59. The system of claim 49, or any other claim, wherein the user interface module is configured to present at least one user input device configured to enable a user to select the activation display scale.
60. The system of claim 1 , or any other claim, wherein the user interface module is configured to display at least a portion of the sets of cardiac activity data in conjunction with the graphical representation of the propagation of the activation wavefront.
61. The system of claim 58, or any other claim, wherein the user interface module is configured to display the at least a portion of the sets of cardiac activity data in the form of an electrocardiogram (ECG or EKG) and/or electrogram (EGM).
62. The system of claim 60, 61 , or any other claim, wherein the user interface module is configured to display the time window in conjunction with the at least a portion of the sets of cardiac activity data.
63. The system of claim 62, or any other claim, wherein the user interface module is configured to display the time window as an image moving relative to and/or over the ECG or EKG and/or EGM in synchronization with the graphical representation of the propagation of the activation wavefront.
64. The system of claim 61 , wherein the time window image is a semitransparent window superimposed over at least a portion of the ECG or EKG and/or EGM.
65. The system of claim 1 , 63 through 64, or any other claim, wherein the user interface module is configured to present at least one user input device configured to enable a user to select a width of the time window.
66. The system of claim 1 , or any other claim, wherein the user interface module is configured to present at least one user input device configured to enable a user to adjust features of the graphical representation of the propagation of the activation wavefront on the graphical representation of the surfaces of the one or more cardiac chambers.
67. The system of claim 1 , 66, or any other claim, wherein the user interface module is responsive to a user input to rotate and/or scale the graphical representation of the one or more cardiac chambers.
68. The system of claim 1 , or any other claim, wherein the user interface module is responsive to a user input to pause, rewind, and play the series of images within the time window.
69. The system of claim 1 , or any other claim, wherein the user interface module is responsive to a user input to adjust the display speed of the series of images within the time window.
70. The system of claim 1 , or any other claim, wherein the user interface module is configured to display an origin of activation on the graphical representation of surfaces of the one or more cardiac chambers.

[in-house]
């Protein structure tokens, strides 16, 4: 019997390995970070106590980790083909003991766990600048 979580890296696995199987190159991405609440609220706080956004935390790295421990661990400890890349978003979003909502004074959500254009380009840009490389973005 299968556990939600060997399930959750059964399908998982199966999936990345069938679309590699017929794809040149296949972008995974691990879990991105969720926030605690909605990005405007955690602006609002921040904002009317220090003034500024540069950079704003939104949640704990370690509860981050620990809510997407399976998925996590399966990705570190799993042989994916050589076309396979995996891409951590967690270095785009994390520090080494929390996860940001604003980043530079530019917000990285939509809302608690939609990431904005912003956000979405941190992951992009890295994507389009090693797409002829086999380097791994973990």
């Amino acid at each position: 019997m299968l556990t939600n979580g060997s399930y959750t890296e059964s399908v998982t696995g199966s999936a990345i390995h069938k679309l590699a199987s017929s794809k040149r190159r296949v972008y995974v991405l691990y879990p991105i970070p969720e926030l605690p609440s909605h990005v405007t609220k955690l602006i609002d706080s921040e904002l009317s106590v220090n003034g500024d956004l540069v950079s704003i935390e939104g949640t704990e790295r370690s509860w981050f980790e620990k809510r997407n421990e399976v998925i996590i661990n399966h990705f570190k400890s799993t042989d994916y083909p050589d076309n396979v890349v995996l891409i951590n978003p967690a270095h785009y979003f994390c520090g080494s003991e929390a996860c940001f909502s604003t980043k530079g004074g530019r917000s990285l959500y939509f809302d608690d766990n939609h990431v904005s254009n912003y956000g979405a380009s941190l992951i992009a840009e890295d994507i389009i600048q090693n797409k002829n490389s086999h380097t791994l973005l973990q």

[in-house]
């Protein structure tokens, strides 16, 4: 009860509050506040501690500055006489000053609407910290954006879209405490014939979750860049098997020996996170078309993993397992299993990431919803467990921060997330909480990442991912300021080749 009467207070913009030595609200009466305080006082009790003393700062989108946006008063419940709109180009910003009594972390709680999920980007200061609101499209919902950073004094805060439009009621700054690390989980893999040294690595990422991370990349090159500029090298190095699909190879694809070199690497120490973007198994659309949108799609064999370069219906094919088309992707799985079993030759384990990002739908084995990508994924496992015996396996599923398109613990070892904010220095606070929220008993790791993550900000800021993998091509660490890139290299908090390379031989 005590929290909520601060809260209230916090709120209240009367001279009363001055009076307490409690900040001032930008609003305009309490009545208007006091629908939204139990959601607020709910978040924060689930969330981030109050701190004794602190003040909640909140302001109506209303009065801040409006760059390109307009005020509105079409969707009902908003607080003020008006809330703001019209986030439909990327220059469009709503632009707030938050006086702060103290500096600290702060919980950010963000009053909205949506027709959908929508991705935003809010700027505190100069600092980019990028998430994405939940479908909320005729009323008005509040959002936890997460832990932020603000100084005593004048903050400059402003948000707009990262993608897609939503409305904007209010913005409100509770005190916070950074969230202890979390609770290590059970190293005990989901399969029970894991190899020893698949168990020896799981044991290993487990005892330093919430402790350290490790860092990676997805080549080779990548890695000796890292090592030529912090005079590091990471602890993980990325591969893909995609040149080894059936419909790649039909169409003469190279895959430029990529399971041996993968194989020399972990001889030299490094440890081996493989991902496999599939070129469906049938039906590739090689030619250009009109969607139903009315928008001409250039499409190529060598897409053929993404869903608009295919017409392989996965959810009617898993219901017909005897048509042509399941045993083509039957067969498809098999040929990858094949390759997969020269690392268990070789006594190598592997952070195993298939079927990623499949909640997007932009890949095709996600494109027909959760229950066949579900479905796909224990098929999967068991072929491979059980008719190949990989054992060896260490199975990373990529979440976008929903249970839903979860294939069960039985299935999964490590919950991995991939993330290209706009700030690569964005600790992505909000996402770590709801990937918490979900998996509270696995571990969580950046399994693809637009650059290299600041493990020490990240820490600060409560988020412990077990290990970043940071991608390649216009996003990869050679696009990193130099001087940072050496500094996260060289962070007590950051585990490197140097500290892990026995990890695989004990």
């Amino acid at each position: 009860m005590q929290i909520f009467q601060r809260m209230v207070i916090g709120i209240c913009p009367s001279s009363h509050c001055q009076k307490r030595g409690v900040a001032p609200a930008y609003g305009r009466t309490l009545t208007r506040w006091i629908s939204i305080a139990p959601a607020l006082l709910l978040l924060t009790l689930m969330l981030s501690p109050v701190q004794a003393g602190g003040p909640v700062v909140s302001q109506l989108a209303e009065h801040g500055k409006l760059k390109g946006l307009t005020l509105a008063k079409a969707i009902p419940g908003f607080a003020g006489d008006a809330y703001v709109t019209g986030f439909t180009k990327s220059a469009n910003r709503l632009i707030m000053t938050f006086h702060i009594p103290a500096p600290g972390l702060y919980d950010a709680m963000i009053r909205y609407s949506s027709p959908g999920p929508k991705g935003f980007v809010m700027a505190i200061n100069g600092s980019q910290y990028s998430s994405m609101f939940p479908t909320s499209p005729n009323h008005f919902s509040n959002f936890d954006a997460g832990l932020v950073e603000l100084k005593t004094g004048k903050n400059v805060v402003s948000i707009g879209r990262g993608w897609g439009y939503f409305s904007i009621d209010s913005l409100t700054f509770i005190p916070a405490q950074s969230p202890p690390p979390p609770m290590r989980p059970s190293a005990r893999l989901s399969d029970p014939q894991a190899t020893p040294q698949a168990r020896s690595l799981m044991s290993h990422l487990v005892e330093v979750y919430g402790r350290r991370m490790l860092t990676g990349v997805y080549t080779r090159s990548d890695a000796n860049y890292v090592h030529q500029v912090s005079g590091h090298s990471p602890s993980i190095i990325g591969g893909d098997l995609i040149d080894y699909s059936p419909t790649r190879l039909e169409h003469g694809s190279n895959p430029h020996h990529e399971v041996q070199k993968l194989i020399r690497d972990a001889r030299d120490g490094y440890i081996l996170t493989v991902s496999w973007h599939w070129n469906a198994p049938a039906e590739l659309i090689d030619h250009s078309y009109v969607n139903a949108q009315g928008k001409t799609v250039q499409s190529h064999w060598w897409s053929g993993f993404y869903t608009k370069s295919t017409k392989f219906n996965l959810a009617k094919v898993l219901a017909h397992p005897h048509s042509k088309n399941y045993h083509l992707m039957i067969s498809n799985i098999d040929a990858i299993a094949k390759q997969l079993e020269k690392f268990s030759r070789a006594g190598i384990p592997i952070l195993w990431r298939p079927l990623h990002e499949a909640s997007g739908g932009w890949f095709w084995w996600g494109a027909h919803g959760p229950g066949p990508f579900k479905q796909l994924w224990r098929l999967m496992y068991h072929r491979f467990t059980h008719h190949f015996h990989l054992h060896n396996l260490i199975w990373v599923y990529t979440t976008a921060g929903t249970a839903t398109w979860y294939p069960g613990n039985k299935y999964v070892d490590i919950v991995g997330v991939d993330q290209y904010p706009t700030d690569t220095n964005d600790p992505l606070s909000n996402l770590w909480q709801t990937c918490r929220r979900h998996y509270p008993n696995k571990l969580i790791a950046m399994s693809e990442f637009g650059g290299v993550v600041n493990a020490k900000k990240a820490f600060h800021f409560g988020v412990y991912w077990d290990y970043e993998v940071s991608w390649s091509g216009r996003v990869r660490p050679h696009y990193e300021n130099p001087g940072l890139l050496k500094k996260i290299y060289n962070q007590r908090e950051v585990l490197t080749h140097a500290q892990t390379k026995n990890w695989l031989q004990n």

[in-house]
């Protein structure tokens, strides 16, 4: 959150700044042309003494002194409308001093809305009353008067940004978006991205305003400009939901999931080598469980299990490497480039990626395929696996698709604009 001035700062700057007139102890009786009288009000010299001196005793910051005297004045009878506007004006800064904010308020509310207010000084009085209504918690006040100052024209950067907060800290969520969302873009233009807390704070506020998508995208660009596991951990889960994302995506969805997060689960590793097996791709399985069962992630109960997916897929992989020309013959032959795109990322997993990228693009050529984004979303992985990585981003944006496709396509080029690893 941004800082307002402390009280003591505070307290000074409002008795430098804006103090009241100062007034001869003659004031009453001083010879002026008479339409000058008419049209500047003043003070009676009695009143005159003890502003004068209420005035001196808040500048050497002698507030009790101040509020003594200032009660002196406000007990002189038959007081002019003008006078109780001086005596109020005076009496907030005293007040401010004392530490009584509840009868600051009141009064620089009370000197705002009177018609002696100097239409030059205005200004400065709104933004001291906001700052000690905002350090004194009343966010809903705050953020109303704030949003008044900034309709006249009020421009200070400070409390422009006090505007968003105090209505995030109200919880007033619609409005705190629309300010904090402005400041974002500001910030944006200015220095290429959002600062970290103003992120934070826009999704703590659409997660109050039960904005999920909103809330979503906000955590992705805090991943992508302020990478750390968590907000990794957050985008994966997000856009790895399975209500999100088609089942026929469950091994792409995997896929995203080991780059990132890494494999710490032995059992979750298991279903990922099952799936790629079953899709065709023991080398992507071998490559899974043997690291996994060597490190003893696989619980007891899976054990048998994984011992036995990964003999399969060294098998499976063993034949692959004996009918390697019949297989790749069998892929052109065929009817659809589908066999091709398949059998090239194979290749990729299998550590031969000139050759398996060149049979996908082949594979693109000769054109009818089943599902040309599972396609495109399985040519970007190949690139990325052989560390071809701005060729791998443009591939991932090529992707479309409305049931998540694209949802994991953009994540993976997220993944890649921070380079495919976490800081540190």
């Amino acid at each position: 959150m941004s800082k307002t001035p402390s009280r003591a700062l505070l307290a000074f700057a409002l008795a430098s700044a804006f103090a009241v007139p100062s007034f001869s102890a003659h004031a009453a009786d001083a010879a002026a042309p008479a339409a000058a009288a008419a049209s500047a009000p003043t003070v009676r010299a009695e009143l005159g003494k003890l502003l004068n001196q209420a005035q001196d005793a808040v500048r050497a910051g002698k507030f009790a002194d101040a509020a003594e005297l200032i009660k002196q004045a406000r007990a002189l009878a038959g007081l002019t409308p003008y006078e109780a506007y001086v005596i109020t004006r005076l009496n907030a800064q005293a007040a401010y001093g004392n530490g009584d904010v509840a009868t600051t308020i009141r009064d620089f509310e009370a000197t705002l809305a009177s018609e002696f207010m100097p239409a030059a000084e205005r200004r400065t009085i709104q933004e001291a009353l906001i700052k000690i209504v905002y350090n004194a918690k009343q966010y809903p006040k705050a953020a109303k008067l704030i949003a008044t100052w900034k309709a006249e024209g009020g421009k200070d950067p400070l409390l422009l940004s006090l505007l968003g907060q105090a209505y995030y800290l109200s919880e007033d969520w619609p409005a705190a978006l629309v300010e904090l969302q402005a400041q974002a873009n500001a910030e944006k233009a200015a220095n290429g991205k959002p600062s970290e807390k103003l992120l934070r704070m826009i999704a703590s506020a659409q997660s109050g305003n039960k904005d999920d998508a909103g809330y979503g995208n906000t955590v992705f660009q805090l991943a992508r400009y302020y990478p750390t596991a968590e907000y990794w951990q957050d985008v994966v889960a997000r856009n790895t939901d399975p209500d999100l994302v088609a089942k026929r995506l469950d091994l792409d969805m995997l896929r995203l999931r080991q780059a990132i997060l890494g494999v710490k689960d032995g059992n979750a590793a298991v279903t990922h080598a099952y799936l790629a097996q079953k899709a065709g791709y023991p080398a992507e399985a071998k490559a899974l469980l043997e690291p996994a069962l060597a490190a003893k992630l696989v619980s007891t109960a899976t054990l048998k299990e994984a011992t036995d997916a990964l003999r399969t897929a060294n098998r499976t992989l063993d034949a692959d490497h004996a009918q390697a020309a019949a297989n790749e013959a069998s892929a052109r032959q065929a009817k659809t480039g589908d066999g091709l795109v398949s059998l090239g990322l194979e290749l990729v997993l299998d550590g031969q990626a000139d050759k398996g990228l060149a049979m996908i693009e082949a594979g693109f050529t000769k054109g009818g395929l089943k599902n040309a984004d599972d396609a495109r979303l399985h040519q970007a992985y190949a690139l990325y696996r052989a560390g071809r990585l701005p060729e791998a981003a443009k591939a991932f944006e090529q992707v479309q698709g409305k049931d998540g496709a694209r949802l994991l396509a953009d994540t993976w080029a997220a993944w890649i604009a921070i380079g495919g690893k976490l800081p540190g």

71. The system of claim 1 , or any other claim, wherein the graphical representation of the propagation of the activation wavefront locations in the graphical representation of surfaces of the one or more cardiac chambers represents one or more of: regions of frequent activation representing major pathways;
Maximum local delay time as an approximation for conduction delay;
max/min/threshold conduction velocity;
minimum local re-activation period as an approximation of minimum refractory period;
harmonic organization index as a degree of spectral energy at specific frequencies and its harmonics;
peak negative signal;
peak-to-peak amplitude;
continuous trajectory, including continuous lines following the directional pattern of the wave front, with highlighting of areas of congestion and convergence; directional dispersion as a variance in direction of propagation; and/or angular velocity.
72. A cardiac information dynamic display method, comprising:
recording sets of electric potential data representing cardiac activity at a plurality of time intervals with one or more electrodes; and
providing a cardiac information console comprising a signal processor and a user interface module, and using the signal processor and the user interface module:
calculating sets of cardiac activity data at the plurality of time intervals using the recorded sets of electric potential data, including associating the cardiac activity data with surface locations of one or more cardiac chambers; calculating a series of activation wavefront locations for each set of cardiac activity data; and
displaying a series of images, each image comprising:
a graphical representation of a propagation of the activation wavefront locations on a graphical representation of surfaces of the one or more cardiac chambers, wherein the graphical representation of the propagation of the activation wavefront locations is based on a time window.
73. The method of claim 72, or any other claim, wherein the one more electrodes comprises a 3D electrode array configured for insertion into the one or more cardiac chamber.
74. The method of claim 73, or any other claim, wherein the 3D array is a basket array, a spiral array, a balloon, radially deployable arms, and/or other expandable and compactible structures.
75. The method of claim 73, or any other claim, wherein the 3D array includes a plurality of splines.